Greenpeace says Norway’s rebranded oil giant Equinor, formally Statoil, is requesting an extension on its Great Australian Bight drilling proposal.
Equinor has reportedly confirmed it had applied to extend the timeline for its Bight well for another season until April 2020.
Equinor’s drilling had originally been planned for later this year before being put off until early next year.
The dispute jars with the references to Statoil‘s environmental mission when it changed its name this month.
The company said “Equinor” combined “equ”, like in equal, equality and equilibrium, with “nor”, in reference to its Norwegian origins.
“The world is changing, and so is Statoil. The biggest transition our modern-day energy systems have ever seen is underway, and we aim to be at the forefront of this development. Our strategy remains firm. The name Equinor reflects ongoing changes and supports the always safe, high value and low-carbon strategy we outlined last year,” said Statoil board chair Jon Erik Reinhardsen.
But the request for an Australian extension proved it was impossible to drill safely in the extreme environment, said Greenpeace. The environmental group is calling on Canberra to reject the extension request and cancel the permit.
Because of the depth at the proposed Stromlo-1 well site, a floating production storage and offloading (FPSO) rig is apparently needed.
“There’s no way to drill safely in the Great Australian Bight, and this request for an extension of their timeline shows that Bight drilling is a too high risk for even a deep-water frontier driller like Equinor,” said Greenpeace campaigner Nathaniel Pelle in Oslo.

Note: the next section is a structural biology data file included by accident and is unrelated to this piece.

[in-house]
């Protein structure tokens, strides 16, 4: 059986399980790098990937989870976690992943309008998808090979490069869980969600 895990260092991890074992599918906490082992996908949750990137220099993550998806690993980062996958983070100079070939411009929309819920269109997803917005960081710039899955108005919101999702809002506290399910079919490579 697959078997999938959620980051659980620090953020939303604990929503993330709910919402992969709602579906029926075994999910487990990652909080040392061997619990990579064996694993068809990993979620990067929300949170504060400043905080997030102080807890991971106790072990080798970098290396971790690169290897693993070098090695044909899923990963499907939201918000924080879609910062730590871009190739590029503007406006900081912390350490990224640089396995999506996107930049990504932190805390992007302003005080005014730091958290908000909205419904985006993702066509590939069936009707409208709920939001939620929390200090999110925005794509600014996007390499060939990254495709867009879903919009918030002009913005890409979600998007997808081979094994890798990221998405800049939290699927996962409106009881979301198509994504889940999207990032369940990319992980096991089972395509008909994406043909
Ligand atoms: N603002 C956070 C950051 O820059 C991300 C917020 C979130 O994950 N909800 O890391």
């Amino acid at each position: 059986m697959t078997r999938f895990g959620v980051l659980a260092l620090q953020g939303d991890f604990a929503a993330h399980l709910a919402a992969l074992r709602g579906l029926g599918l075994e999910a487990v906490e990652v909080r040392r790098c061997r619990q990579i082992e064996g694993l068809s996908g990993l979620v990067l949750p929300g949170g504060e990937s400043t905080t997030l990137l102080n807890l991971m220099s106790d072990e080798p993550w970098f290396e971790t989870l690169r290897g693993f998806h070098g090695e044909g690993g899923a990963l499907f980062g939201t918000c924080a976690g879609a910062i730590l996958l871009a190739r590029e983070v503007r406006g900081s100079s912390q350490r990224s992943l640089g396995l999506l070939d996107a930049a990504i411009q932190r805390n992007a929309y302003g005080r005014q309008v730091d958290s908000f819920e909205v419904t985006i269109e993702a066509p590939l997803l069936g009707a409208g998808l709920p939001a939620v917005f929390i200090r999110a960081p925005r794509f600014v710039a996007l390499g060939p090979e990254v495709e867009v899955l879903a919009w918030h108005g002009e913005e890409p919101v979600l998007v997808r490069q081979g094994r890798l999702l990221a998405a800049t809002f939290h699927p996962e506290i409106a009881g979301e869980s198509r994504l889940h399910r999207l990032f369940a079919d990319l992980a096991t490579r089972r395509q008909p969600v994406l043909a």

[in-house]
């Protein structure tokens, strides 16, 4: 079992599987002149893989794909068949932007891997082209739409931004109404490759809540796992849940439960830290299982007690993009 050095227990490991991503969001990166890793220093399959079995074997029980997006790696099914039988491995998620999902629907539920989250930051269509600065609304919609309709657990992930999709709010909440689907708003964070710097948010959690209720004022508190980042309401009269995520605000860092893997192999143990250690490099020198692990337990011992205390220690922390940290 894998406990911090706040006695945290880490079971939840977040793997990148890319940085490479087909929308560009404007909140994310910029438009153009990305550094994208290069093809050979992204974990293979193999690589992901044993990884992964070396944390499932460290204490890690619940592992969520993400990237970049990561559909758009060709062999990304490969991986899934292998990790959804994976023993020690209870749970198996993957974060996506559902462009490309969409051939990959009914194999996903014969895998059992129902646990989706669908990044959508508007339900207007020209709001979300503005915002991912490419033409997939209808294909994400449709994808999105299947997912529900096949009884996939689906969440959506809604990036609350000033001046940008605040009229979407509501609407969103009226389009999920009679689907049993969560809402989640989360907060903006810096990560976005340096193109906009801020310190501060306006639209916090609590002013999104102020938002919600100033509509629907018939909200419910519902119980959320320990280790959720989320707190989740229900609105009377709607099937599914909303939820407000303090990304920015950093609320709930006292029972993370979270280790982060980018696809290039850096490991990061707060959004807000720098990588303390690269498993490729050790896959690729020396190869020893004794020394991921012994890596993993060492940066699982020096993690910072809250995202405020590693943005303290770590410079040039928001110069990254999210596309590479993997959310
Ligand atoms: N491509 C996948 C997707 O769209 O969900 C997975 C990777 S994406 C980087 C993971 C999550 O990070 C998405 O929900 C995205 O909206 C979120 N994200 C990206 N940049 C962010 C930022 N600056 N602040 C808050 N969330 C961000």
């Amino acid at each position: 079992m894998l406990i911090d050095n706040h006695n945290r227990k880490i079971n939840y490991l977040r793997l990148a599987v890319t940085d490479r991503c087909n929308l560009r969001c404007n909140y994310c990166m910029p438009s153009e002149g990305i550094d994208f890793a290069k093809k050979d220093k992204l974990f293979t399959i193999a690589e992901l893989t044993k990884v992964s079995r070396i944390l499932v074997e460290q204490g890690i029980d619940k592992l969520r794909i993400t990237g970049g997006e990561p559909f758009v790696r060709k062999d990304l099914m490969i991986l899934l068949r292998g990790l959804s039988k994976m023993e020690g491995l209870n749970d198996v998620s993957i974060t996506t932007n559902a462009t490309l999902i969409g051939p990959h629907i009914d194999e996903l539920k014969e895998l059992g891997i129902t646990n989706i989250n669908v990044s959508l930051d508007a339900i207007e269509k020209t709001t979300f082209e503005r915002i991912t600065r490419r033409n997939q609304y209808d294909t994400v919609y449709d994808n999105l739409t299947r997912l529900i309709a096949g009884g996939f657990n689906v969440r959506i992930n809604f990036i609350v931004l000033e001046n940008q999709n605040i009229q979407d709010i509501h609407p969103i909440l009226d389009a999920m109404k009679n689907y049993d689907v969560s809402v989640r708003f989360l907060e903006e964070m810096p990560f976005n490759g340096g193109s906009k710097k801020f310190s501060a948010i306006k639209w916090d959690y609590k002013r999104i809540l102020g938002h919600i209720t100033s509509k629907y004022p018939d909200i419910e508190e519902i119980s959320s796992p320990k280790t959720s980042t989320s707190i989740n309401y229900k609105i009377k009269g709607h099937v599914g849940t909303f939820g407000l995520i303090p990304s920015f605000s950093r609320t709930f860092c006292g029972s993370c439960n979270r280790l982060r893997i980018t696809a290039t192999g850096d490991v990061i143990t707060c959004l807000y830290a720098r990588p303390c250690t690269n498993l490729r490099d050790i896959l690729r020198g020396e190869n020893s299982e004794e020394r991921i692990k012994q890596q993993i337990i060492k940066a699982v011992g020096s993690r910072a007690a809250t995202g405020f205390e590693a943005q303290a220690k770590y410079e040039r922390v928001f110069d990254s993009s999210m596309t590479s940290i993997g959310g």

“Equinor and its former joint venture partner BP spent years developing their Bight environment plans and neither have been able to produce a safe proposal because it’s a fairytale.
“The stakes for the communities and industries that rely on this unparalleled ocean environment are far too high to wager on this fantasy.”
Greenpeace alleged that Equinor’s chief executive was forced to acknowledge community concerns when Kangaroo Island’s mayor Peter Clements attended the name-changing AGM last week.
Kokatha nation elder Sue Haseldine called on the oil giant to cancel drilling in the Great Australian Bight.
Greenpeace’s Pelle said: “First Nations leaders, fishermen, tourism operators, and the mayors of eight coastal towns with coastlines along the Great Australian Bight have sent Equinor the message that their oil rigs are not welcome and they will never gain a social license to drill.
“High-cost, high-risk frontier operations like at the Great Australian Bight have no place in 2018 as the end of the oil age draws closer.
“Equinor should follow the lead of BP and Chevron and walk away from its Bight plans altogether.
“If it does not, the Australian government should reject the request and cancel the company’s permit.”
Despite renewable projects, Equinor is heavily tied to fossil fuels. Picture credit: YouTube